authorities determined the truth of his captivity, they allowed him to
stay in
the colony.”


He made his home in Flushing, Long Island. His
descendants migrated to Westchester and
Dutchess counties in upstate New York in the 1700’s.
Paul Griffin’s 1995 book Annotated Bibliography of
the Griffin/Griffen Family
covered this
line.

New England. Unproven Welsh
connections have also hovered around other early Griffin arrivals in
New
England:

  • Hugh
    Griffin from London who was an early settler in Sudbury in 1639.
  • Humphrey
    Griffin,
    a butcher, who came to Ipswich in 1641. Later Griffins migrated
    to New Hampshire.
  • and
    Matthew Griffin who
    came to Charlestown around this time. His
    kinsman Richard had settled in Concord.

Virginia.
A notable early line was that of Thomas Griffin, the son of a London
merchant family, who had reached Virginia via Barbados in the early
1640’s. His son Leroy became a large landowner in Richmond
county. The line led to Judge Cyrus Griffin, the last President of the
Continental Congress in 1788, and to his son John, an early judge in
Michigan territory.

William Griffin, possibly related, had come to Virginia as a young boy
in 1638. Some of his descendants settled in South Carolina in the
mid-1700’s. One line via William S. Griffin migrated to Tennessee
in the early 1800’s and then to Arkansas.

Griffins in the South.
There were more Griffin numbers further south in the 19th century – in
North
Carolina, in Georgia, and in Mississippi in particular.

The Peter Griffin born in Ireland who married Elizabeth Owens in South
Carolina in 1770 was the grandfather of Lewis Lawrence Griffin, a man
from humble beginnings in Georgia who made a fortune with the Monroe
railroad, lost it in 1840, and then made another fortune in Aberdeen,
Mississippi.

John Thomas Griffin came to Georgia with his family in
1792. He was, as his son Thomas called him, a “dry-footed
Baptist,” one who said “go down to the water” but never went there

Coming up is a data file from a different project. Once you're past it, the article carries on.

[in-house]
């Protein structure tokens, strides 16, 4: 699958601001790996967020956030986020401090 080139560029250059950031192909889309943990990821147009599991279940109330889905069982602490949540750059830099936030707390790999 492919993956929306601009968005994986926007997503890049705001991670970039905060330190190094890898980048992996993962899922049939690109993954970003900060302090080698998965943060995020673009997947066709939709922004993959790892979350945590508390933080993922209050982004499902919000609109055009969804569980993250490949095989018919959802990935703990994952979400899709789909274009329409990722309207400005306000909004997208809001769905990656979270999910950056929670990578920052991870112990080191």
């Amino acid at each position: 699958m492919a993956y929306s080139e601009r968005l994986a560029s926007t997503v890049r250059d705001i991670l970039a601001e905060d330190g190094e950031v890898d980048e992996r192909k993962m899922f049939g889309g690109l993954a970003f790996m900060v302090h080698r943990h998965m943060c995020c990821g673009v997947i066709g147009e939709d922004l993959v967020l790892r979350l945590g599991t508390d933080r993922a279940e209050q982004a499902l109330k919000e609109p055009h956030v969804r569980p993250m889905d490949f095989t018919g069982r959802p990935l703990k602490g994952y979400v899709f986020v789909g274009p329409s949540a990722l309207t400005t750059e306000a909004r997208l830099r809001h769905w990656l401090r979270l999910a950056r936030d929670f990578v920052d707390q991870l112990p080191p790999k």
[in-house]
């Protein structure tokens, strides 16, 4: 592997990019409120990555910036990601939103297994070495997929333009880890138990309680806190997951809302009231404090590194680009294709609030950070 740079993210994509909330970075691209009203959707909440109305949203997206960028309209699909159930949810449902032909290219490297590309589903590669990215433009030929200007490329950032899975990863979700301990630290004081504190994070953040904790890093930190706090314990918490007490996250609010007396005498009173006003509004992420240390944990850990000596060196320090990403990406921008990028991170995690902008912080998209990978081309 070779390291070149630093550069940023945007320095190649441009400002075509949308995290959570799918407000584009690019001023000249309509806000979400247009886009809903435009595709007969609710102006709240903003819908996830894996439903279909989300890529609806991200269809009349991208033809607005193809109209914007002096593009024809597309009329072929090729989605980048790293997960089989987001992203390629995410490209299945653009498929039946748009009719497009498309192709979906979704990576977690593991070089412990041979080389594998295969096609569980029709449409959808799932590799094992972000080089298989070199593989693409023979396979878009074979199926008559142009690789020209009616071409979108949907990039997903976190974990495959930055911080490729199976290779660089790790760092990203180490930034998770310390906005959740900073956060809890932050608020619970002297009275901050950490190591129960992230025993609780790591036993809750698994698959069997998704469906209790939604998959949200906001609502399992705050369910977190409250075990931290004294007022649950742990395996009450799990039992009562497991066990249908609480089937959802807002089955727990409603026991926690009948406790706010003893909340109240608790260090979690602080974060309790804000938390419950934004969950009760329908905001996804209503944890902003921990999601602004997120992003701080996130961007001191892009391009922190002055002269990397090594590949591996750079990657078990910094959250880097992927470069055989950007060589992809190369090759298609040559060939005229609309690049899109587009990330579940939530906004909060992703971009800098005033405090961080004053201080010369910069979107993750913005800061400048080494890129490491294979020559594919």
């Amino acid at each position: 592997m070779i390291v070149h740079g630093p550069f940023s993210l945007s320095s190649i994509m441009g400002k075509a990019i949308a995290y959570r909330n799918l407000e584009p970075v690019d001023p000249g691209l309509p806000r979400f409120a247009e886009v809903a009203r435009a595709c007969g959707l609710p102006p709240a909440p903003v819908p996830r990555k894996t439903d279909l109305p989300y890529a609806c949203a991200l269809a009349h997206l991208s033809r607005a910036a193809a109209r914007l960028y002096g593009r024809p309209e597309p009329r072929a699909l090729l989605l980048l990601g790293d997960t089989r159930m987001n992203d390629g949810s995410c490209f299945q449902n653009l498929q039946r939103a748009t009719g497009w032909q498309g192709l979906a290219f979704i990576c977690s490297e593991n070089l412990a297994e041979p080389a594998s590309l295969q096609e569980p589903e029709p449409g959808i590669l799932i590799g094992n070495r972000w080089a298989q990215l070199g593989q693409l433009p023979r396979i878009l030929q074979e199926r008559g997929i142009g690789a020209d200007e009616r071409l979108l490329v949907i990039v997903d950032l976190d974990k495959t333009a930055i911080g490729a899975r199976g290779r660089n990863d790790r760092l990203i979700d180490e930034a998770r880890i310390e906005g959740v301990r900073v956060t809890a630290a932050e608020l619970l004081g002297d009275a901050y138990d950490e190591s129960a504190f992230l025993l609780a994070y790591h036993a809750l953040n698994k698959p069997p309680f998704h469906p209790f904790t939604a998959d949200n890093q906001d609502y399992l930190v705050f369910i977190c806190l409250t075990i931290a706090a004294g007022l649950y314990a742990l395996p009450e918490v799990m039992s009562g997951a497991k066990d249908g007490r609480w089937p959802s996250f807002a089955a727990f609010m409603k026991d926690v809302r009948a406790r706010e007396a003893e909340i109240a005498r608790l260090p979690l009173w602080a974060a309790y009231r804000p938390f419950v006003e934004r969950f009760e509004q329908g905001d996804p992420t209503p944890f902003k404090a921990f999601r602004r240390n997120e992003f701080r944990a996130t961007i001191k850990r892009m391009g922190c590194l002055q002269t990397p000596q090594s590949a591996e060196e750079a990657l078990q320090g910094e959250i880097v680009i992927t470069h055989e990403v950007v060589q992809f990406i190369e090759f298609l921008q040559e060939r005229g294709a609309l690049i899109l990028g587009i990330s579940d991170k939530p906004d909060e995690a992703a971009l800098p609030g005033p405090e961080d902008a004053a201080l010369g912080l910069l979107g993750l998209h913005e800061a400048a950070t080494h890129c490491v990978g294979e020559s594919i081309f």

himself. The son Thomas Griffin was an early circuit
preacher who rode the Mississippi territory along the Tombigbee
settlements.

Jonas
Griffin departed North Carolina, taking his young wife and family by
boat, and settled in the Walnut Hills area of Mississippi territory in
1802
. His son Francis purchased land on a high ridge
bordering the Mississippi river in 1831 and established his plantation
there. The family history here was recounted in Mary Halloran’s
2009 book The Griffins of
Magnolia Terrace
.

William Griffin, born in Georgia, came to Moss Point, Mississippi in
the 1850’s where he built a sawmill and became one of the wealthiest
men in Jackson county. He sold his sawmill to his son-in-law in
the 1870’s. His grandson Wyatt became the owner twenty years
later.

Canada. Two Griffins of
Dutchess county, New York – descendants of immigrant Edward Griffin –
were Loyalists at the time of the Revolutionary War. Thomas and
Obadiah Griffin escaped to Nova Scotia where they received land
grants. Obadiah moved to Smithville, Ontario in 1814 where other
Griffins from Dutchess county had previously settled. Justus
Griffin’s 1924 book Ancestors and
Descendants of Richard Griffin of Smithville
covered the family
line here.

 

Select
Griffin Miscellany

Griffin Origins in Ireland.  O’Griobhtha, pronounced O’Greefa, was one of the many Gaelic surnames which
assumed in their anglicized form those of English names of similar
sound.  In this case, the earlier form of
O’Griffy was
almost entirely superseded by the English Griffin.

There is no doubt, however, that the
great majority of Irish Griffins are really O’Griffys of Gaelic stock.  Their numbers in Ireland amount to over eight
thousand.  Griffin stands seventy fifth in
the list of the most common Irish surnames.Griffins are chiefly to be found in Munster – in
Clare, Limerick, Kerry and Cork.

Gerald Griffin’s Emergence as a Writer.  Gerald’s
parents came from good families in the south of Ireland.  Thirteen children were born to them, nine
boys – of whom Gerald was the youngest – and four
girls.
When Gerald was seven years old his
parents moved to Fairy Lawn by
the river Shannon about twenty-seven miles from Limerick.

However,
ten years
later in 1820 the family at Fairy Lawn was
broken up.  His parents and
several of their children emigrated to America.  Gerald was left behind
under the care
of an elder brother.

Boy
though he was at this time, he conceived the bold
project “of revolutionizing the dramatic tastes of the
time by
writing for the stage.”  With this idea in mind he wrote several
plays,
expecting to have them staged in London. When
only nineteen years old he started on his quixotic journey –
“a young gentleman totally unknown coming into town with a few pounds
in
one pocket and a brace of tragedies in the other.”

His life in
London during the first two years was life in a city wilderness.  It was a sad time. He could not get an
opening for his dramas
and he did
not live to see his play Gisippus acted at Drury Lane in 1842.

But
Gerald
survived and eventually made his literary mark in London.